“The sound of sound” is how Bjork described nature’s acoustic qualities centralising the basis of her project. In preparation for this project, the avant-garde album Biophilia, Bjork discussed in-depth with Sir David Attenborough the admirable qualities of nature’s acoustics and its importance.
Admittedly I am neither a dedicated fan of either Bjork or Attenborough yet this programme managed to engage my interest. As a pair they bonded well, clearly admiring the other, undertaking several discussions regarding music’s scientific relations. In one scene Attenborough noted the mathematics to mineral’s chemistry formation is linked to musical structures. Emphasising such facts was eye opening for a novice like myself.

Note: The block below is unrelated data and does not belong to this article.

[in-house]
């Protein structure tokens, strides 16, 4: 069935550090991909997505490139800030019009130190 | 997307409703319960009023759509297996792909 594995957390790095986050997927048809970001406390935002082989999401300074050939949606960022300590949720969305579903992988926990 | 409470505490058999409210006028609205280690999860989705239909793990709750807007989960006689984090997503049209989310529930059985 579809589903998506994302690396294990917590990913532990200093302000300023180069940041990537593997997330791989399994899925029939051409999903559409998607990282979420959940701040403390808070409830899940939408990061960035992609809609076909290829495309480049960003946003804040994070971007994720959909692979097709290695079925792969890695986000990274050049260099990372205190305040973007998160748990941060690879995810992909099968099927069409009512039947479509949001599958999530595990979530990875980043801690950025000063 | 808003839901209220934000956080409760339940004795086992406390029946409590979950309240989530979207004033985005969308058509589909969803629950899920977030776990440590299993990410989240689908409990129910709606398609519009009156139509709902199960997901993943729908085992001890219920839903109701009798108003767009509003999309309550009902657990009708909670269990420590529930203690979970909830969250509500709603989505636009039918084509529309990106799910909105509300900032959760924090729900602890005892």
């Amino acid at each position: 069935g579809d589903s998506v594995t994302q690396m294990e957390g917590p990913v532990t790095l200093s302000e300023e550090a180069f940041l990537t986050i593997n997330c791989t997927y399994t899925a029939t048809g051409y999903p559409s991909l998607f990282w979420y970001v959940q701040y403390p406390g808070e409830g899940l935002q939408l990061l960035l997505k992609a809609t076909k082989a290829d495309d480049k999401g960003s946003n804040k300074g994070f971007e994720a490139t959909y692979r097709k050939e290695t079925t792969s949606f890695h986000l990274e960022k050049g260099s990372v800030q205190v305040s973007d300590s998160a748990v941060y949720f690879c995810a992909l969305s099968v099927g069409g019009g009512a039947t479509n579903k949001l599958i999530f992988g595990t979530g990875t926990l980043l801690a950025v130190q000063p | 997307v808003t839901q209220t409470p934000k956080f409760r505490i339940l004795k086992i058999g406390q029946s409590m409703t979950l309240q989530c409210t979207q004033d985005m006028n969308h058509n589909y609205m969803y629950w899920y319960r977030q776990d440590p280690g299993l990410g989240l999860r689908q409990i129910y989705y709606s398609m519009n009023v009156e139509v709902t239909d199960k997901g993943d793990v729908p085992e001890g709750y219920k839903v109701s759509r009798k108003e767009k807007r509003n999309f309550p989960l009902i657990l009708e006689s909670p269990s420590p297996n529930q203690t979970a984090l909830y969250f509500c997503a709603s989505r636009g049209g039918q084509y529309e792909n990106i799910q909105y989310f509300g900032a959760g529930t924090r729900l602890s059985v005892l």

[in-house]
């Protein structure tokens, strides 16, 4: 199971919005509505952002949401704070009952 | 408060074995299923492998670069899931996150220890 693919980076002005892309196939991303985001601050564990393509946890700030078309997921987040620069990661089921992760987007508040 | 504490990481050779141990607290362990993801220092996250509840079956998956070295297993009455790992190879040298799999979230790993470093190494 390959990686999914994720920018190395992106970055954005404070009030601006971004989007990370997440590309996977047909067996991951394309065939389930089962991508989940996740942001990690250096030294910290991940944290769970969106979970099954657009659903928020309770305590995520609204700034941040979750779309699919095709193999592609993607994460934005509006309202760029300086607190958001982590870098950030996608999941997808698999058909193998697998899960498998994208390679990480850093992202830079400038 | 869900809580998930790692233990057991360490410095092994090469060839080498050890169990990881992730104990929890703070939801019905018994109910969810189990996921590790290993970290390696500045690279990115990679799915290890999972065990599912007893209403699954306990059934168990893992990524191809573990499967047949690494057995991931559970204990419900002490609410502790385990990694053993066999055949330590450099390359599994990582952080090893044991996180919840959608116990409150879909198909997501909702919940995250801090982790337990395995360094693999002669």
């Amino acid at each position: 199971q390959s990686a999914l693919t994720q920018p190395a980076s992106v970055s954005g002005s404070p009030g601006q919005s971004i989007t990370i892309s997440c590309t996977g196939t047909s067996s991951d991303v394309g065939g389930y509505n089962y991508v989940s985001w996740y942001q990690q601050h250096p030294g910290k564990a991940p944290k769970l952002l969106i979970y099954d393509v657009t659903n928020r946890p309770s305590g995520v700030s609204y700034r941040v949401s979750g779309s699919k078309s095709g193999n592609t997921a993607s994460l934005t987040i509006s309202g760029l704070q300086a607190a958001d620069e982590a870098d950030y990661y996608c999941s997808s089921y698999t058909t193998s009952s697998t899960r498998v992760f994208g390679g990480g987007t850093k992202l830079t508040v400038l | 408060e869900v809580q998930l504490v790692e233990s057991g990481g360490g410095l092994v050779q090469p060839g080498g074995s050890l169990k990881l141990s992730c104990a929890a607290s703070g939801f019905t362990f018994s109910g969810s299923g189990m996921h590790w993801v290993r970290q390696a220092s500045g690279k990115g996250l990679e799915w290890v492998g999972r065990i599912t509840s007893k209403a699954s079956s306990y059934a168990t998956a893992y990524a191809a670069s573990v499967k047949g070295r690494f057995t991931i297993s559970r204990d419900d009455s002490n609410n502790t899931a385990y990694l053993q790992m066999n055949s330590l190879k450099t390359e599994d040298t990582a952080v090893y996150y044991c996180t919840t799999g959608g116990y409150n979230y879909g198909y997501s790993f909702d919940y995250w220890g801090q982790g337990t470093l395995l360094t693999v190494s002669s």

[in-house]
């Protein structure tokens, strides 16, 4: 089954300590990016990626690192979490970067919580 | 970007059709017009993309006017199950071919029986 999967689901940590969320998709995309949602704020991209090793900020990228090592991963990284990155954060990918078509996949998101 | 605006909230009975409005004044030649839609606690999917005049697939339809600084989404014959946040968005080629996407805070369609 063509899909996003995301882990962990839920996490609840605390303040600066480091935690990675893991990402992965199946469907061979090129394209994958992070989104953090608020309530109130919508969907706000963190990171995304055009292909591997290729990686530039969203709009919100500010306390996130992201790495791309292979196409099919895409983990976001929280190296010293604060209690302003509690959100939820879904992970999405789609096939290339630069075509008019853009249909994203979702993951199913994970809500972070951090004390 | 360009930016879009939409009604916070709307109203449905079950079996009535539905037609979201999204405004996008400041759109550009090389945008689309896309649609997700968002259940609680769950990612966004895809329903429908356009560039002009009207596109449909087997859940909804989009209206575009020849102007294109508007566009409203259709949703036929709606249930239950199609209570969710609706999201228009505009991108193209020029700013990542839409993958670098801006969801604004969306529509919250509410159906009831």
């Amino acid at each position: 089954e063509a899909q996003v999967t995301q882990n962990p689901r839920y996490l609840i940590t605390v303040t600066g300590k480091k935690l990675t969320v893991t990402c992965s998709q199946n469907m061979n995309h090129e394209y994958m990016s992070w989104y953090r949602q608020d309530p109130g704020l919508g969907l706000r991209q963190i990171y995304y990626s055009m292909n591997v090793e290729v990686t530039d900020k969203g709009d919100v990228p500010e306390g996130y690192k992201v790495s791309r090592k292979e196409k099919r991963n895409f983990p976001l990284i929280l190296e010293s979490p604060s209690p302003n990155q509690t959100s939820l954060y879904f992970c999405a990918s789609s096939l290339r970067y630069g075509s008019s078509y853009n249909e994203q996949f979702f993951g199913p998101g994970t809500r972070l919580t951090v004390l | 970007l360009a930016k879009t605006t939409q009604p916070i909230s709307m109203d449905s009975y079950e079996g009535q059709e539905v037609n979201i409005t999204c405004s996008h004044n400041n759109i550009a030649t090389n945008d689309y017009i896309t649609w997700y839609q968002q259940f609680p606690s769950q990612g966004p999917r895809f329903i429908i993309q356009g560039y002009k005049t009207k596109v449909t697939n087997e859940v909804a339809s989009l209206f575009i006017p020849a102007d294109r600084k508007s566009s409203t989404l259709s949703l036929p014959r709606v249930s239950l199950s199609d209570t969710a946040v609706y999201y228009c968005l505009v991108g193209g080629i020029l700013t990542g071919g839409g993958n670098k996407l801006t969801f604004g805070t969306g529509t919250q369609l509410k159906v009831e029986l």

Though titled When Bjork Met Attenborough the programme mostly concentrates on Biophilia‘s pre-production, which continued to show the boundaries music can reach. Major points of interest was Bjork recording with a Sharpsichord, an original solar-powered instrument maneuvering metal roll push levers to pluck strings to creating music. Equally mesmerizing was a bassline formed from harvesting electricity upon a tesla coil. Witnessing these unique instruments reach their full potential achieved wonderment for myself to music’s realms of possibility, which was the purpose of Biophilia and When Bjork Met Attenborough. Who said music couldn’t be beyond mere entertainment?